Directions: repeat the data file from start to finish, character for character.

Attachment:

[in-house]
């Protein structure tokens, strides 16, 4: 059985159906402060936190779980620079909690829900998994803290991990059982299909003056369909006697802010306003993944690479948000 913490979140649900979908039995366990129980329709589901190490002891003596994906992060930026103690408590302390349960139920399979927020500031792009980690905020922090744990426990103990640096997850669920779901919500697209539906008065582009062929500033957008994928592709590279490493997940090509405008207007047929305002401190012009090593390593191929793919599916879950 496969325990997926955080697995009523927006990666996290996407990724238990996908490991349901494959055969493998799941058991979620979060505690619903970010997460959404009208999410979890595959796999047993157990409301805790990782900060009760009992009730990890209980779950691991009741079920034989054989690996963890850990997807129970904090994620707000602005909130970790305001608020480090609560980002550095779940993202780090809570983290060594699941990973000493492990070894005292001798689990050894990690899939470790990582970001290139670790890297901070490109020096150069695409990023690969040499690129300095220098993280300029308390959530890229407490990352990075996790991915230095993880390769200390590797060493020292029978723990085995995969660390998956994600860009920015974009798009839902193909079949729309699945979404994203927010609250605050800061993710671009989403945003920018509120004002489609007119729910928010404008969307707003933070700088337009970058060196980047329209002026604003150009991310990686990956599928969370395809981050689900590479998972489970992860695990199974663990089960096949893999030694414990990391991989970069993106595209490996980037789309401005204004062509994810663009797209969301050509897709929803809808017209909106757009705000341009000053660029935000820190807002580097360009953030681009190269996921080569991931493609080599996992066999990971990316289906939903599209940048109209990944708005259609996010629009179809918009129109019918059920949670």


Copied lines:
[in-house]
């Protein structure tokens, strides 16, 4: 059985159906402060936190779980620079909690829900998994803290991990059982299909003056369909006697802010306003993944690479948000 913490979140649900979908039995366990129980329709589901190490002891003596994906992060930026103690408590302390349960139920399979927020500031792009980690905020922090744990426990103990640096997850669920779901919500697209539906008065582009062929500033957008994928592709590279490493997940090509405008207007047929305002401190012009090593390593191929793919599916879950 496969325990997926955080697995009523927006990666996290996407990724238990996908490991349901494959055969493998799941058991979620979060505690619903970010997460959404009208999410979890595959796999047993157990409301805790990782900060009760009992009730990890209980779950691991009741079920034989054989690996963890850990997807129970904090994620707000602005909130970790305001608020480090609560980002550095779940993202780090809570983290060594699941990973000493492990070894005292001798689990050894990690899939470790990582970001290139670790890297901070490109020096150069695409990023690969040499690129300095220098993280300029308390959530890229407490990352990075996790991915230095993880390769200390590797060493020292029978723990085995995969660390998956994600860009920015974009798009839902193909079949729309699945979404994203927010609250605050800061993710671009989403945003920018509120004002489609007119729910928010404008969307707003933070700088337009970058060196980047329209002026604003150009991310990686990956599928969370395809981050689900590479998972489970992860695990199974663990089960096949893999030694414990990391991989970069993106595209490996980037789309401005204004062509994810663009797209969301050509897709929803809808017209909106757009705000341009000053660029935000820190807002580097360009953030681009190269996921080569991931493609080599996992066999990971990316289906939903599209940048109209990944708005259609996010629009179809918009129109019918059920949670």